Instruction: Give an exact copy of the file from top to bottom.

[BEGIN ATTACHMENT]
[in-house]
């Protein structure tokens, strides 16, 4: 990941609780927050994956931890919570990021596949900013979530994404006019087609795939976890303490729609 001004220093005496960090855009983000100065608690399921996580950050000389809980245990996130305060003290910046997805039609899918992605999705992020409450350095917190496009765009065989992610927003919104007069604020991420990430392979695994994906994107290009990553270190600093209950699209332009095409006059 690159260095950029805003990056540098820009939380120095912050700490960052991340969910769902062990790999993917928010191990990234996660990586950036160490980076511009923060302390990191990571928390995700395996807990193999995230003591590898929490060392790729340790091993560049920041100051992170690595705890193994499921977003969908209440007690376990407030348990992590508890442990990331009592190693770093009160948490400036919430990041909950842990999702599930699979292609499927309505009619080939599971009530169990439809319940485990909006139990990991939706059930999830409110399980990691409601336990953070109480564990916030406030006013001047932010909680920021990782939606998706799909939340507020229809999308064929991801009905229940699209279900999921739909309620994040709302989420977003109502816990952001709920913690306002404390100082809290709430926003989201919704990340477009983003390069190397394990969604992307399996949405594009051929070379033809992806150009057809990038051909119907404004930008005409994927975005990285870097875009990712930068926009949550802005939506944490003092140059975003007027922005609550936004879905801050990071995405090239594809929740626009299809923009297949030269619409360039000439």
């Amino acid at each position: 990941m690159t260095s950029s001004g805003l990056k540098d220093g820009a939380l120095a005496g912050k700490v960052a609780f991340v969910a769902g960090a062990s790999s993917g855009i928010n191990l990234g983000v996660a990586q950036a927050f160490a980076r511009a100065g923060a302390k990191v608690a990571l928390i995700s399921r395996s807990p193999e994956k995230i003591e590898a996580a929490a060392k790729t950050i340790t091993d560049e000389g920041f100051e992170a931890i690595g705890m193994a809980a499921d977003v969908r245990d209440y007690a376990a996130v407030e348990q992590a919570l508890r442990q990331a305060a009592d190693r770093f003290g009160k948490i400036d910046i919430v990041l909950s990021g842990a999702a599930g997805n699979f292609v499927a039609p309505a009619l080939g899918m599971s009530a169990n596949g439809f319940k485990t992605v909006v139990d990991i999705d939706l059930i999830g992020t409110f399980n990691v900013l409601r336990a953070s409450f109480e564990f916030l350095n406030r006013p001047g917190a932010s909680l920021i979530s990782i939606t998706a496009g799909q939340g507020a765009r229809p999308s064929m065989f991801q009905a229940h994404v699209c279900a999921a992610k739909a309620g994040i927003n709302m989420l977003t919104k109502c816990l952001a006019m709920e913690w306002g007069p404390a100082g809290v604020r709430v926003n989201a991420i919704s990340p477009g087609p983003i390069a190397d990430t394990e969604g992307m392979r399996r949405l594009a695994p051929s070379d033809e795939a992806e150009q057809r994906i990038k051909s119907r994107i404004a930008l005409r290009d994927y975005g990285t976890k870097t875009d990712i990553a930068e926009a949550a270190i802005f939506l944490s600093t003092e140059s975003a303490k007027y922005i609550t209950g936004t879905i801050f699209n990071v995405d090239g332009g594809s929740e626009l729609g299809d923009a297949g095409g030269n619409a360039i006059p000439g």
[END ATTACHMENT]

[in-house]
């Protein structure tokens, strides 16, 4: 990941609780927050994956931890919570990021596949900013979530994404006019087609795939976890303490729609 001004220093005496960090855009983000100065608690399921996580950050000389809980245990996130305060003290910046997805039609899918992605999705992020409450350095917190496009765009065989992610927003919104007069604020991420990430392979695994994906994107290009990553270190600093209950699209332009095409006059 690159260095950029805003990056540098820009939380120095912050700490960052991340969910769902062990790999993917928010191990990234996660990586950036160490980076511009923060302390990191990571928390995700395996807990193999995230003591590898929490060392790729340790091993560049920041100051992170690595705890193994499921977003969908209440007690376990407030348990992590508890442990990331009592190693770093009160948490400036919430990041909950842990999702599930699979292609499927309505009619080939599971009530169990439809319940485990909006139990990991939706059930999830409110399980990691409601336990953070109480564990916030406030006013001047932010909680920021990782939606998706799909939340507020229809999308064929991801009905229940699209279900999921739909309620994040709302989420977003109502816990952001709920913690306002404390100082809290709430926003989201919704990340477009983003390069190397394990969604992307399996949405594009051929070379033809992806150009057809990038051909119907404004930008005409994927975005990285870097875009990712930068926009949550802005939506944490003092140059975003007027922005609550936004879905801050990071995405090239594809929740626009299809923009297949030269619409360039000439």
């Amino acid at each position: 990941m690159t260095s950029s001004g805003l990056k540098d220093g820009a939380l120095a005496g912050k700490v960052a609780f991340v969910a769902g960090a062990s790999s993917g855009i928010n191990l990234g983000v996660a990586q950036a927050f160490a980076r511009a100065g923060a302390k990191v608690a990571l928390i995700s399921r395996s807990p193999e994956k995230i003591e590898a996580a929490a060392k790729t950050i340790t091993d560049e000389g920041f100051e992170a931890i690595g705890m193994a809980a499921d977003v969908r245990d209440y007690a376990a996130v407030e348990q992590a919570l508890r442990q990331a305060a009592d190693r770093f003290g009160k948490i400036d910046i919430v990041l909950s990021g842990a999702a599930g997805n699979f292609v499927a039609p309505a009619l080939g899918m599971s009530a169990n596949g439809f319940k485990t992605v909006v139990d990991i999705d939706l059930i999830g992020t409110f399980n990691v900013l409601r336990a953070s409450f109480e564990f916030l350095n406030r006013p001047g917190a932010s909680l920021i979530s990782i939606t998706a496009g799909q939340g507020a765009r229809p999308s064929m065989f991801q009905a229940h994404v699209c279900a999921a992610k739909a309620g994040i927003n709302m989420l977003t919104k109502c816990l952001a006019m709920e913690w306002g007069p404390a100082g809290v604020r709430v926003n989201a991420i919704s990340p477009g087609p983003i390069a190397d990430t394990e969604g992307m392979r399996r949405l594009a695994p051929s070379d033809e795939a992806e150009q057809r994906i990038k051909s119907r994107i404004a930008l005409r290009d994927y975005g990285t976890k870097t875009d990712i990553a930068e926009a949550a270190i802005f939506l944490s600093t003092e140059s975003a303490k007027y922005i609550t209950g936004t879905i801050f699209n990071v995405d090239g332009g594809s929740e626009l729609g299809d923009a297949g095409g030269n619409a360039i006059p000439g």